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Economy grows for first time since 2008

Top sectors: the biggest sources of economic activity in 2015 (Graphic by Byron Muhammad)

Bermuda’s economy grew in real terms last year for the first time in seven years, according to government statistics released yesterday.

Gross domestic product — the value of all the goods and services the island produces — was $5.9 billion last year, up 4 per cent compared to 2014.

After being adjusted for inflation, the increase was 0.6 per cent, the first time real GDP has risen since the 1.1 per cent increase in 2008.

The rise in economic growth translated into a 4.1 per cent gain in GDP per capita which was measured at $96,018 per person in 2015.

The growth was broad based, with 13 of the total 15 industries recording growth in value added, led by international business and retail, which produced the largest increases by dollar value.

The figures also provided evidence that the massive makeover of the Hamilton Princess Hotel and America’s Cup-related projects boosted the economy, as the construction sector’s contribution to GDP grew by 6.7 per cent.

International business activity represented 28 per cent of the island’s GDP and the sector’s value added rose 5.3 per cent from 2014 to $1.66 billion, driven by increases in wages, salaries and benefits, and investment compensation.

Ross Webber, chief executive officer of the Bermuda Business Development Agency, said: “This is a very encouraging milestone. The fact that this is real GDP growth, led by international business, is reassuring and underscores the BDA’s mission — to raise GDP and create jobs.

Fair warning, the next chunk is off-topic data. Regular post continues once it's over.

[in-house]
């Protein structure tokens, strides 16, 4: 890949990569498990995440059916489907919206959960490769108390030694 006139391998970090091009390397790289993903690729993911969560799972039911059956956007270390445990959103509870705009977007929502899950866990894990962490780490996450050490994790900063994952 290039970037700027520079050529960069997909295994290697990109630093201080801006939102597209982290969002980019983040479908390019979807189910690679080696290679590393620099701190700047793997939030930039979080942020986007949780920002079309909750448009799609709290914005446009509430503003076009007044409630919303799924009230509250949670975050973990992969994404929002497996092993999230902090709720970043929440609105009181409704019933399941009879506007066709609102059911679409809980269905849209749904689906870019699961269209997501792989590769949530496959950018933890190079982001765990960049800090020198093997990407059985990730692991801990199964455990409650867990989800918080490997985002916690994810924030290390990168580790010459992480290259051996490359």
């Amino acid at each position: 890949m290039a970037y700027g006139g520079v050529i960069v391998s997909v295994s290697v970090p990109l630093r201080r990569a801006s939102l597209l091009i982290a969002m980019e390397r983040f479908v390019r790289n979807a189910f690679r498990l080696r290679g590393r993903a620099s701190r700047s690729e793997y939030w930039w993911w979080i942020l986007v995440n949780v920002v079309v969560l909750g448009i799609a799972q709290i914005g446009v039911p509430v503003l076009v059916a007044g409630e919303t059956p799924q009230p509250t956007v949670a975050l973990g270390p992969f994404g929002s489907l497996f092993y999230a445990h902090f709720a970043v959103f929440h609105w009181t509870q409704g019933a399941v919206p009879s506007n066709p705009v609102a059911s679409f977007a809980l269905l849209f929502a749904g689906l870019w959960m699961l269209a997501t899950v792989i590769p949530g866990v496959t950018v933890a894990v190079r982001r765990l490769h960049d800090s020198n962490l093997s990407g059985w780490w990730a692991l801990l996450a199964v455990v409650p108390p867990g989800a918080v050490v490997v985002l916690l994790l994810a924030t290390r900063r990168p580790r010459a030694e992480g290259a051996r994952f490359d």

“Through the BDA Concierge Service, we are certainly seeing more companies establishing in the jurisdiction across industry sectors, and we will continue our efforts to keep the trend on track.”

After international business, the next biggest sector was real estate and renting activity, which climbed 2.1 per cent to $983.55 million.

The wholesale, retail trade and repair services segment saw strong growth, with value added increasing 10.9 per cent.

Within this industry, growth in value added was led primarily by sales and repairs of motor cycles, up 43 per cent, sales of motor vehicles, up 32.3 per cent, and sales by food stores, up 12.9 per cent.

Grocery stores’ sales increases were probably helped by the reduction of the 10 per cent Wednesday discount to 5 per cent, as of March last year.

Value added by businesses selling household appliances and equipment rose 27.2 per cent, while businesses trading in hardware, paints, glass and other construction materials increased 11.9 per cent.

Value added for hotels and restaurants was 3 per cent higher in 2015. Restaurants saw a $7.3 million, or 7.1 per cent, improvement over the previous year, despite a 2 per cent decline in visitor arrivals last year.

Public administration’s contribution to GDP fell 1.2 per cent, as the Bermuda Government’s reductions in wages, salaries and employee overheads continued.

The statistics also highlight the sectors that pay out the most in employee compensation.

International business leads the way, having paid out $1.44 billion to its staff, while financial intermediation, including the banking industry, is in a distant second with $356.4 million and business activities in third with $347.4 million.

Public administration forked out $327.4 million in compensation. The figures also show the value of the wholesale and retail ($272 million), hospitality ($232.9 million) and construction ($124.5 million) sectors as major employers.

The summary from the Department of Statistics also provided information on “gross national disposable income”, defined as “the income that can be used by households for consumption or savings as well as the income not distributed to owners of equity for non-financial and financial corporations”, which increased 3.4 per cent year over year to $6 billion.

Gross national savings were measured at $1.9 billion, representing a 6 per cent increase year over year. Of the total savings, $704.2 million was spent on investment in capital goods.